Estée Lauder has settled the lawsuit filed against it last August by the U.S. Equal Employment Opportunity Commission (“EEOC”), which accused it of discriminating against men by giving them less paid parental leave than women. The New York-based cosmetics giant – which owns Bobbi Brown, La Mer, and MAC, and holds licenses for Tom Ford, Tory Burch, and Michael Kors fragrances and brought in $11.8 billion in revenue for 2017 – has agreed to pay a sum of $1.1 million to settle the lawsuit that has been pending in federal court in Pennsylvania.
According to the EEOC’s suit, Estée Lauder gives its female employees six weeks of paid leave for “child bonding” purposes, while new fathers receive two weeks. Additionally, the EEOC – a federal agency that administers and enforces civil rights laws against workplace discrimination – states in its complaint that female employees were given “more flexible arrangements when they returned to work” than their male counterparts. This, according to the EEOC, amount to yet another violation of federal law, which prohibits sex bias in the workplace. Anti-sex discrimination laws also require that men and women be paid equally for equal work.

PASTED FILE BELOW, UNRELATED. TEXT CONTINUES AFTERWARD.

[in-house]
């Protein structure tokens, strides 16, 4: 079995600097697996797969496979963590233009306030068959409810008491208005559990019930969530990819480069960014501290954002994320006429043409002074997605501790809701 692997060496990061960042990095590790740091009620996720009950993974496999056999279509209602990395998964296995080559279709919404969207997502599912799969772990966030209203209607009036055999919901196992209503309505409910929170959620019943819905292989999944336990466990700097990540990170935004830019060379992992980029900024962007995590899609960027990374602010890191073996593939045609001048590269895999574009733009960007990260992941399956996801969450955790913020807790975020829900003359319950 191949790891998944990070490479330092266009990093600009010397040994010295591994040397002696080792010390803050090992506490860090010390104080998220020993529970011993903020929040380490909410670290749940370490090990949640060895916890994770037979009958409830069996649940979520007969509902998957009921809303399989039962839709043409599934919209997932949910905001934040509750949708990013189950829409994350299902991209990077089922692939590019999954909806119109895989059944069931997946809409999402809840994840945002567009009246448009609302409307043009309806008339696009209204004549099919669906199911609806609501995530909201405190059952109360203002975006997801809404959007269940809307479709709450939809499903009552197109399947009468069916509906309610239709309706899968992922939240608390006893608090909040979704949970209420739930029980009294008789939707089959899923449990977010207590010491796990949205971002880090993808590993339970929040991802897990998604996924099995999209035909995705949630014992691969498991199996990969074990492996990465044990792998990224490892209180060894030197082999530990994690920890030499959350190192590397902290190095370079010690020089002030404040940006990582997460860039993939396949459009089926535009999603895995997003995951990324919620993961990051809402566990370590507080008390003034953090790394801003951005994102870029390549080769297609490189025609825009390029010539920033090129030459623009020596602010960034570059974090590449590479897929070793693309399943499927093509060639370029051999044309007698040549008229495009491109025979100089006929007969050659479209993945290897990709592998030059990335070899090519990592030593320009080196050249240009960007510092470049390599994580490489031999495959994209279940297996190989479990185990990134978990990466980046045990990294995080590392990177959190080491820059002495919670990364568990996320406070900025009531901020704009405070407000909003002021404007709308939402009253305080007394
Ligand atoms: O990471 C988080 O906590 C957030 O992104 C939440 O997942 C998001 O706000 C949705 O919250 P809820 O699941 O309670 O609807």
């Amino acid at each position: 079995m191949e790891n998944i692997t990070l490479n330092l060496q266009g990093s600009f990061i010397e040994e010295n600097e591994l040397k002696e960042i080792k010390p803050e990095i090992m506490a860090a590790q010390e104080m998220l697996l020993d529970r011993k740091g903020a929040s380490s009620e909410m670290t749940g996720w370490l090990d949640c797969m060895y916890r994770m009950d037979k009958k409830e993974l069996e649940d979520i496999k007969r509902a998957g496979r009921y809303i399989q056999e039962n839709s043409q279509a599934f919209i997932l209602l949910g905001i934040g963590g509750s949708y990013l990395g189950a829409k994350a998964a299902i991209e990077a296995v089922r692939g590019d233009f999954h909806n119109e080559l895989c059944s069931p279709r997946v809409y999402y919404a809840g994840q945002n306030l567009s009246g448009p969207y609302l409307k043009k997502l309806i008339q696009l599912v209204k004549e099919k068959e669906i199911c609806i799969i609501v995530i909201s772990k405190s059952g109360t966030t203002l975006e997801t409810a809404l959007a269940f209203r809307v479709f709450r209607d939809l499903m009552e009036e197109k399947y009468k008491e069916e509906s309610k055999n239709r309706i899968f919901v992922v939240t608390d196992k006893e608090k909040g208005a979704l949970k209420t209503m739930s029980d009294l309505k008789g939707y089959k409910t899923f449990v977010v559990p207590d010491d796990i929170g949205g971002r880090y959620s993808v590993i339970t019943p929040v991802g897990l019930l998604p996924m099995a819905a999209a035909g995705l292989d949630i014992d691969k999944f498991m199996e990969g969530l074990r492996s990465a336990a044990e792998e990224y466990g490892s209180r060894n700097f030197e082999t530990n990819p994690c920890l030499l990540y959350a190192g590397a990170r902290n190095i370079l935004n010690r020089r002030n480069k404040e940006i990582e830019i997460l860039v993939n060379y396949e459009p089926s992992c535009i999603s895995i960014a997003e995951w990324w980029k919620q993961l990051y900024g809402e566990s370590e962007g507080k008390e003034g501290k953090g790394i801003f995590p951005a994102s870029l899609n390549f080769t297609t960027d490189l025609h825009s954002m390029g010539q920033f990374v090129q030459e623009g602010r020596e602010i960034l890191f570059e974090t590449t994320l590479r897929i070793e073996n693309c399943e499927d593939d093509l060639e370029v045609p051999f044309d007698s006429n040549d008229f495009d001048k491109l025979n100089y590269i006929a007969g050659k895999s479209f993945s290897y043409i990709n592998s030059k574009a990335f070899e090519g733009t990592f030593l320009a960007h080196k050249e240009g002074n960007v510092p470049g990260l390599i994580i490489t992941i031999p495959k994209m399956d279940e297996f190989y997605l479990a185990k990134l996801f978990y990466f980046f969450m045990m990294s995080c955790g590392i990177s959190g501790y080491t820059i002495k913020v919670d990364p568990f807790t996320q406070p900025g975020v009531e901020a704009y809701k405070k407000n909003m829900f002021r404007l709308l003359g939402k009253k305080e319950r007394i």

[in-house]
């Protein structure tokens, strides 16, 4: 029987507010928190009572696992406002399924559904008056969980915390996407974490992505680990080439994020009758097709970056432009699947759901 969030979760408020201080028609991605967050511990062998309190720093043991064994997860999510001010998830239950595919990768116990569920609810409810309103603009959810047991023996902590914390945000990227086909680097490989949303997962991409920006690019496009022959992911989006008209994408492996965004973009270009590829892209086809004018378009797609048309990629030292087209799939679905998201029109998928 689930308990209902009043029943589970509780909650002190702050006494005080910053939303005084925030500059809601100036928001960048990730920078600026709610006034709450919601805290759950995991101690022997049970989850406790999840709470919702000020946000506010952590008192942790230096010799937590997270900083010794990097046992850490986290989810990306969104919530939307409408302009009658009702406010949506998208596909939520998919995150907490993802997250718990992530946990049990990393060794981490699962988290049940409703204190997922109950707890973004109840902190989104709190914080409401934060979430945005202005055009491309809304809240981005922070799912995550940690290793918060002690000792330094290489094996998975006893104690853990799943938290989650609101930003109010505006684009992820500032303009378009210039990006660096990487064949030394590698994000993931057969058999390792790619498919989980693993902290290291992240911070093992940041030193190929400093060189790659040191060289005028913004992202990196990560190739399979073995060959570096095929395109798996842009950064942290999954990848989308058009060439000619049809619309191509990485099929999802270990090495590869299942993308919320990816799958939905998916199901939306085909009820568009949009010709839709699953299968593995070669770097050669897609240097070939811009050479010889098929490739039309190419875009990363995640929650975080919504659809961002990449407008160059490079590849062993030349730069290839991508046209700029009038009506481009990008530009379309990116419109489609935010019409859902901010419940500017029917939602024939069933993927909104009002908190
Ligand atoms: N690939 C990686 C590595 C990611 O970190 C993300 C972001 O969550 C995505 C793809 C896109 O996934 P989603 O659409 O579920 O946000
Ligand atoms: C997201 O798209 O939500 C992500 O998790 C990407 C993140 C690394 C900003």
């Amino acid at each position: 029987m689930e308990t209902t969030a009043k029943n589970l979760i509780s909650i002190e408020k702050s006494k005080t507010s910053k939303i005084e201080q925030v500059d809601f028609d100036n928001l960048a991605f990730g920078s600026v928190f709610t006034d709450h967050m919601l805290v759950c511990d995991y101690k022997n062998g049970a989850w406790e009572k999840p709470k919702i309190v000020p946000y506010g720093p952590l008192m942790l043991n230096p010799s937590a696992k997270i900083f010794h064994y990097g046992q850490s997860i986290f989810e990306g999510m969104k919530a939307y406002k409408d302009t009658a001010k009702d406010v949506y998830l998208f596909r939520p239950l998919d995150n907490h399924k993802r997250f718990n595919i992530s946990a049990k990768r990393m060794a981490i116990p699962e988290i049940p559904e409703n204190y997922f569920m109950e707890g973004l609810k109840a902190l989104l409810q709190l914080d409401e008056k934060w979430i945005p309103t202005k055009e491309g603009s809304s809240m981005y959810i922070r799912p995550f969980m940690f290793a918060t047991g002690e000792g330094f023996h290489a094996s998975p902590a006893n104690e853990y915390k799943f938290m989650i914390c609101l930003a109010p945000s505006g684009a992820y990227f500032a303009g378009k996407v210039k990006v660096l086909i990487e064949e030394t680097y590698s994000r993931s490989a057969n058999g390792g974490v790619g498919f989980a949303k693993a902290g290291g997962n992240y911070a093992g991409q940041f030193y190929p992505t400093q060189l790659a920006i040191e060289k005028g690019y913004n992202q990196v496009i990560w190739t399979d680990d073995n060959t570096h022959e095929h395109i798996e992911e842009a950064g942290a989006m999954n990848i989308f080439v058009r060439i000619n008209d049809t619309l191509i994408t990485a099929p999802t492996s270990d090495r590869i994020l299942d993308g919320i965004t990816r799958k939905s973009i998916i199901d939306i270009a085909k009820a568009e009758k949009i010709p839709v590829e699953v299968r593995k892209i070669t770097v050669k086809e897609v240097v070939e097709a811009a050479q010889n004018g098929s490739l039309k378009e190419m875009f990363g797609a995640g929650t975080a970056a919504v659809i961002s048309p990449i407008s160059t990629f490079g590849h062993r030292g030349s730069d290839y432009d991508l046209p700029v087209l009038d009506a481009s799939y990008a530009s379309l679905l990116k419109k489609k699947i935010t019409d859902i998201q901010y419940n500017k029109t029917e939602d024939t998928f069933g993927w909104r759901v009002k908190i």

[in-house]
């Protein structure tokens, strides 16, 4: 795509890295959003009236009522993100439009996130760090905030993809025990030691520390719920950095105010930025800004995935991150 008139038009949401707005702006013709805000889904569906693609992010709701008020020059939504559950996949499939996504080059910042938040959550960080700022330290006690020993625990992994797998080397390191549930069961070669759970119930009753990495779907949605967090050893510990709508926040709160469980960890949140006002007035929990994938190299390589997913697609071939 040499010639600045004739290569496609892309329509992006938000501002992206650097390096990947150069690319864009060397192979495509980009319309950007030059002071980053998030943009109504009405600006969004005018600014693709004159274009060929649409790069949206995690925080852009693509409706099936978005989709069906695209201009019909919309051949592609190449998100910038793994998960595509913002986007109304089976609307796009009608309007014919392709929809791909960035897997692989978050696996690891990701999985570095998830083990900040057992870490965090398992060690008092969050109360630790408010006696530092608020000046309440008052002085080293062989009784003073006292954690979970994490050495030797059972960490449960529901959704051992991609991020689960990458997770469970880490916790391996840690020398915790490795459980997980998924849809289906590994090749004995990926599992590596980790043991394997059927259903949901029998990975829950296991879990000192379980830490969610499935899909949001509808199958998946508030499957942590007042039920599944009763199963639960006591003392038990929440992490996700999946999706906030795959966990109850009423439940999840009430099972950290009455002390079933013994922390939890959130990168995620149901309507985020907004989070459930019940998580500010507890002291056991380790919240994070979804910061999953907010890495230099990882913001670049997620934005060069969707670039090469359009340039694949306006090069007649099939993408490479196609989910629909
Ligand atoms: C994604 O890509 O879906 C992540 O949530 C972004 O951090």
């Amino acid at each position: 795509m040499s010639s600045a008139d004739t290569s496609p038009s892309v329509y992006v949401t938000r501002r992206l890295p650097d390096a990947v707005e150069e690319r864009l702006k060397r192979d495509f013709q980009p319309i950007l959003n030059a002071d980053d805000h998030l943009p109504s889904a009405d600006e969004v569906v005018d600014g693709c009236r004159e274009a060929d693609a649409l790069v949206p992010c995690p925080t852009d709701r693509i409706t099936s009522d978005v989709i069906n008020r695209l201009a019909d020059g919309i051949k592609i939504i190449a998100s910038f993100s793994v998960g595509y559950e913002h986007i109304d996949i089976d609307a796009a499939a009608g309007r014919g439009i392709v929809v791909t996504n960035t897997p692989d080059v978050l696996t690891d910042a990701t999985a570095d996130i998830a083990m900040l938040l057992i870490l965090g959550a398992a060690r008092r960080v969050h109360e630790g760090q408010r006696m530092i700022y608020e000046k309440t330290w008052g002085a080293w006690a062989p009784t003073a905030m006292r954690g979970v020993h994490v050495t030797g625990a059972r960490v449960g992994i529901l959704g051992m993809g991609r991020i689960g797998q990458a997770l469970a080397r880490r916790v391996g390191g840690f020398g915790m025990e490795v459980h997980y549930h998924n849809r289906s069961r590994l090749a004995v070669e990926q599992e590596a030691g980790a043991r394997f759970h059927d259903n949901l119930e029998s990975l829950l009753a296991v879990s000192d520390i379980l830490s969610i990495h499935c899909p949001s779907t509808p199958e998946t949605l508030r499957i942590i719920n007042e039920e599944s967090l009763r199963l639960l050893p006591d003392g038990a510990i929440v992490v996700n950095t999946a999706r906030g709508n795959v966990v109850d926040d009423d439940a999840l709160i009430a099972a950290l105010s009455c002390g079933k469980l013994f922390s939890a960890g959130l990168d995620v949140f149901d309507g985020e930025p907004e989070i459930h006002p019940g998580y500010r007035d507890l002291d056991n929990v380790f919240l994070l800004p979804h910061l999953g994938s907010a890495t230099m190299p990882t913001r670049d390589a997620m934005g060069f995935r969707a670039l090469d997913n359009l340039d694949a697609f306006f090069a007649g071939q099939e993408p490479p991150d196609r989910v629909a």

The EEOC was prompted to take legal action – the commission’s first to challenge a company’s parental leave policy – after Christopher Sullivan, a stock worker at an Estée Lauder retail store in Maryland filed an EEOC complaint. The EEOC alleged that Mr. Sullivan requested six weeks of paid leave in 2015 when his child was born, but Estée Lauder allegedly granted him only two weeks.
In addition to a monetary damages of backpay and compensatory damages for Mr. Sullivan, as well as any other men employed by any/all of Estée Lauder’s brands that have been privy to its allegedly discriminatory policies, EEOC wanted a judge to order the company to immediately change its policy to equally affect both male and female employees. According to the settlement, Estée has already adjusted its parental leave policy to ensure that new fathers have the same amount of paid time off as women.
* The case is EEOC v. Estee Lauder Companies Inc, 2:17-cv-03897, (E.D. PA).